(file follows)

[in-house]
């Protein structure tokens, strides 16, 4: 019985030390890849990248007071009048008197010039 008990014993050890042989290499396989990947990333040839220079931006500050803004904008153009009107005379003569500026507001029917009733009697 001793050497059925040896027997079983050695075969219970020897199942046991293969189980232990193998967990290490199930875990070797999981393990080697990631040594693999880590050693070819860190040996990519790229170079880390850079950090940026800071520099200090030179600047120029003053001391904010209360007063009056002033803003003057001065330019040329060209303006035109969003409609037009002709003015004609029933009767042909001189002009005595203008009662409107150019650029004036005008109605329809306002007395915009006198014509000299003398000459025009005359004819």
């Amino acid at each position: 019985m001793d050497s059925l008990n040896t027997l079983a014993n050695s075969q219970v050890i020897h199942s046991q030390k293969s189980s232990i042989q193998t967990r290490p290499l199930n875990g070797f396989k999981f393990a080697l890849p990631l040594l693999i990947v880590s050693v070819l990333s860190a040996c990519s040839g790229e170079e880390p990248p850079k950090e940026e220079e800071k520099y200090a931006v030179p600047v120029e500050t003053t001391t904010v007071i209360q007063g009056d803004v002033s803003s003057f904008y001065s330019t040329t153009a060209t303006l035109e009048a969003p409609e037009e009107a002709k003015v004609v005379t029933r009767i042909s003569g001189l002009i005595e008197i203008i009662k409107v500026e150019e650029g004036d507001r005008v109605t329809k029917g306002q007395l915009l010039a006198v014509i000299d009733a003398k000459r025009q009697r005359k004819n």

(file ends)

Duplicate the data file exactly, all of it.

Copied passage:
[in-house]
């Protein structure tokens, strides 16, 4: 019985030390890849990248007071009048008197010039 008990014993050890042989290499396989990947990333040839220079931006500050803004904008153009009107005379003569500026507001029917009733009697 001793050497059925040896027997079983050695075969219970020897199942046991293969189980232990193998967990290490199930875990070797999981393990080697990631040594693999880590050693070819860190040996990519790229170079880390850079950090940026800071520099200090030179600047120029003053001391904010209360007063009056002033803003003057001065330019040329060209303006035109969003409609037009002709003015004609029933009767042909001189002009005595203008009662409107150019650029004036005008109605329809306002007395915009006198014509000299003398000459025009005359004819």
């Amino acid at each position: 019985m001793d050497s059925l008990n040896t027997l079983a014993n050695s075969q219970v050890i020897h199942s046991q030390k293969s189980s232990i042989q193998t967990r290490p290499l199930n875990g070797f396989k999981f393990a080697l890849p990631l040594l693999i990947v880590s050693v070819l990333s860190a040996c990519s040839g790229e170079e880390p990248p850079k950090e940026e220079e800071k520099y200090a931006v030179p600047v120029e500050t003053t001391t904010v007071i209360q007063g009056d803004v002033s803003s003057f904008y001065s330019t040329t153009a060209t303006l035109e009048a969003p409609e037009e009107a002709k003015v004609v005379t029933r009767i042909s003569g001189l002009i005595e008197i203008i009662k409107v500026e150019e650029g004036d507001r005008v109605t329809k029917g306002q007395l915009l010039a006198v014509i000299d009733a003398k000459r025009q009697r005359k004819n």